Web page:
Washington Rental Application

The Washington Rental Application is an official screening tool used for capturing a wide variety of details of a person looking to enter into a residential lease. With the information gained from the form, the landlord or property manager can compare the answers to a list of set determinants such as a minimum credit score and at least two (2) strong references, to name a couple. The form, which is broken into eight (8) convenient sections, covers every possible aspect of the applicant, of which includes:

  • Personal information of the applicant
  • Additional person(s) that will be sharing the rental
  • Pets (if any)
  • Motor vehicles that will be kept on the property
  • Employment information
  • Credit info
  • Credit references
  • A list of all debts (if any)

State Laws

Maximum Application Fee (§ 59.18.257): Fees charged to applicant tenants can only amount to the total costs of running the screening(s) as well as the time spent making calls to landlords/property managers, past employers, and financial institutions such as banks. In order for the landlord to keep the charged application fee, landlords must also provide the following information to the applicant:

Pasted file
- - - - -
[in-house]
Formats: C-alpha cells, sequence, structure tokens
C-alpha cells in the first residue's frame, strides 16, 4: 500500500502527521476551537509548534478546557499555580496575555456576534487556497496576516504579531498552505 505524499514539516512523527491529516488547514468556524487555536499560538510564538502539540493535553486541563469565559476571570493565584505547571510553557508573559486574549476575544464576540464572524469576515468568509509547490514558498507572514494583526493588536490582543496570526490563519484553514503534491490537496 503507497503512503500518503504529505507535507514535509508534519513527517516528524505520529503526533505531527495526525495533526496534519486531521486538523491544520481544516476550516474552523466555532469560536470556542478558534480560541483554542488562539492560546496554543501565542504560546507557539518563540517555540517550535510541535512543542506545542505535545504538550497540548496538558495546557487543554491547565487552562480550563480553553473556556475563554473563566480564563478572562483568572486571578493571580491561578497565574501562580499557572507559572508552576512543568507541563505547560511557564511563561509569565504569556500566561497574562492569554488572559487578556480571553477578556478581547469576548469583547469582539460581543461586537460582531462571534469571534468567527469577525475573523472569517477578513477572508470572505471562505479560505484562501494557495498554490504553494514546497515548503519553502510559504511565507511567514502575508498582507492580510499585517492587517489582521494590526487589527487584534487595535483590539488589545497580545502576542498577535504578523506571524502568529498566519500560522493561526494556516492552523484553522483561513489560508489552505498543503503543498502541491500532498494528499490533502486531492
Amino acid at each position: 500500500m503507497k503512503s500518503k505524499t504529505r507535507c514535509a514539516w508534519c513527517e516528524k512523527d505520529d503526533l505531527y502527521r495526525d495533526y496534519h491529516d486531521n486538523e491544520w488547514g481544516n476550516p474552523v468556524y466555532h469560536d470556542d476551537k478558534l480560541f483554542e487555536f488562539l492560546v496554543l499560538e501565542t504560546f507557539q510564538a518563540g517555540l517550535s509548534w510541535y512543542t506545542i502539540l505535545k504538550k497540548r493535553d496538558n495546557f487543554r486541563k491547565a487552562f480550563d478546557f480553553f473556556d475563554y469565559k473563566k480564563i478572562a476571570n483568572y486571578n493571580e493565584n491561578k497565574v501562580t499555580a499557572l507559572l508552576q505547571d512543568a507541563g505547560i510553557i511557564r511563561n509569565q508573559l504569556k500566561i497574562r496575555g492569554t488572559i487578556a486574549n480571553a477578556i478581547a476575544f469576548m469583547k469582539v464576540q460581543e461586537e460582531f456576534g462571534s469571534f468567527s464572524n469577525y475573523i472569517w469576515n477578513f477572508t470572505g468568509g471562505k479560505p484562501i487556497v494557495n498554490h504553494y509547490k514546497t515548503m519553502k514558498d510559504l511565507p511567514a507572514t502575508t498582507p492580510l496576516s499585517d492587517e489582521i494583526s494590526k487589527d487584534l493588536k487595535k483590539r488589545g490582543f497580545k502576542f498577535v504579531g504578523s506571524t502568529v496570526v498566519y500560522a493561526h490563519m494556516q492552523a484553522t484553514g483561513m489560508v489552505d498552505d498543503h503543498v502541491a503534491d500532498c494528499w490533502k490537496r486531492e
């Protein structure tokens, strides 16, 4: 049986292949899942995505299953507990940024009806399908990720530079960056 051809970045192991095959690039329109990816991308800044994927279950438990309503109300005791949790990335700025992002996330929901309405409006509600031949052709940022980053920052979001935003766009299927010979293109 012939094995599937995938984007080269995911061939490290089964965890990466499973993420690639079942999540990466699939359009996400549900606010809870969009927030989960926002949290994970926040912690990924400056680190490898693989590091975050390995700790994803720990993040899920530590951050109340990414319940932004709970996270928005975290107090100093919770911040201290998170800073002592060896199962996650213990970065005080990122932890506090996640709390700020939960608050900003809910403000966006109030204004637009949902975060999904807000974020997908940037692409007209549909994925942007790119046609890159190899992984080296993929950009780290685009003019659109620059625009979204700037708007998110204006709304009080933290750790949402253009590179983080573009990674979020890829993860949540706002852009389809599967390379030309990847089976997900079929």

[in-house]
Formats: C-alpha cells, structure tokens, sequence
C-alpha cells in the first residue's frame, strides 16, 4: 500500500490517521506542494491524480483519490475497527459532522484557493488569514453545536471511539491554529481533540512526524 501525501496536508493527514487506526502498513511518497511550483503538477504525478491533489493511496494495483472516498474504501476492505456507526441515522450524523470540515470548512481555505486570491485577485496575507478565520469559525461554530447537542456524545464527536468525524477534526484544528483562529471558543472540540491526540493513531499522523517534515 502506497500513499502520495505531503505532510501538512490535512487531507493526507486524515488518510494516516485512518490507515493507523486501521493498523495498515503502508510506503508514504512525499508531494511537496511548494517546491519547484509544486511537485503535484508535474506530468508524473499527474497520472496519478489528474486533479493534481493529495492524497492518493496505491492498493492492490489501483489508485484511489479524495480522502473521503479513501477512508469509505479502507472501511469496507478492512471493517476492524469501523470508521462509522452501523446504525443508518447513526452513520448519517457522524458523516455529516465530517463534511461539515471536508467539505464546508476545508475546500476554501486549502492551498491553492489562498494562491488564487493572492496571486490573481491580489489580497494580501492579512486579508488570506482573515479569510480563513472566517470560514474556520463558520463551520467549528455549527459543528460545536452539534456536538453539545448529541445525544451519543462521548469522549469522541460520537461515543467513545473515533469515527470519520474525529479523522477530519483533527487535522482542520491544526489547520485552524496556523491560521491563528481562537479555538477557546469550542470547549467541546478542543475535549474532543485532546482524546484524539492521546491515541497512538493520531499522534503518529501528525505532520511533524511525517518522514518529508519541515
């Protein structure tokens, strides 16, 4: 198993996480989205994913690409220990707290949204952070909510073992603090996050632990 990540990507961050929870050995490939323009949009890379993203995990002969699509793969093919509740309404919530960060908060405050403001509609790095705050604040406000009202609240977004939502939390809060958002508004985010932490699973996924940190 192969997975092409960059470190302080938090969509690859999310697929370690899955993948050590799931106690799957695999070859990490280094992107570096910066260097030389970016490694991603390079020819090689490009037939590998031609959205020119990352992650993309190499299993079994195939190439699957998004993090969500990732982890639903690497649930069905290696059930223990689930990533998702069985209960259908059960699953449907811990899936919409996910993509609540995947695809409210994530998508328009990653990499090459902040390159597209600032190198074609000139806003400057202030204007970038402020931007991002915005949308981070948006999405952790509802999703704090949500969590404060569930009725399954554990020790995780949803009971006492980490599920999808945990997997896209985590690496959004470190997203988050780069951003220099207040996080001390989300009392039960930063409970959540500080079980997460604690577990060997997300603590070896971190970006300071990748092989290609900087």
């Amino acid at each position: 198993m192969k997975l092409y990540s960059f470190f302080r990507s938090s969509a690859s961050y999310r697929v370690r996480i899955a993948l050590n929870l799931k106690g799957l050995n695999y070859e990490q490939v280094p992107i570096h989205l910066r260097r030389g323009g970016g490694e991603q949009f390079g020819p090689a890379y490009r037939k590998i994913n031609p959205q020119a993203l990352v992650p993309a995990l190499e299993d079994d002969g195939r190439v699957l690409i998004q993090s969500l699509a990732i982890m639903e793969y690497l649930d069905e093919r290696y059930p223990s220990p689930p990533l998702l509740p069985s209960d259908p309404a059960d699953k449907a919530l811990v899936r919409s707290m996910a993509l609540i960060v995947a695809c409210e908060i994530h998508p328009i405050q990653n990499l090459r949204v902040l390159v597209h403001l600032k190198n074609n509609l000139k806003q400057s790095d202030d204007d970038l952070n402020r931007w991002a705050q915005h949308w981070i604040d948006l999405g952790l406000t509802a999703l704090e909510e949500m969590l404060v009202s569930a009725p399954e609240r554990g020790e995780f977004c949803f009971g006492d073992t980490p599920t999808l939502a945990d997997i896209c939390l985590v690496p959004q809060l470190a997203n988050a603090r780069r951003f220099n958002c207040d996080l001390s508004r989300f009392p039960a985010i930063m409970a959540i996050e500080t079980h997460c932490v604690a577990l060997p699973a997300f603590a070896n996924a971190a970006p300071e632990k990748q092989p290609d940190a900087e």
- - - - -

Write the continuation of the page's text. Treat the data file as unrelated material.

1. The landlord’s criteria for accepting/denying an application.
  2. The information that will be collected in the form.
  3. Whether or not they will accept a reusable screening report (provided by the tenant). If they do allow tenants to submit their own report, they cannot charge the tenant for the cost of running their own screening tests.
  4. The landlord needs to inform the applicant that they can access both the name and address of the agency used for running the credit report (if one used), and has the right to dispute the results of the report.

In the event that the applicant is denied, the landlord is required to provide an adverse action notice to the applicant, stating the reasons why the tenant cannot enter into a lease. Download: Adverse Action Report (.pdf)

Security Deposits: No statutory limits. After moving out, landlords have fourteen (14) days to return the deposit (subtracting any costs) to the tenant.

Guide to Washington Laws: Landlord/Tenant Rights Pamphlet


Related Forms


Sample Template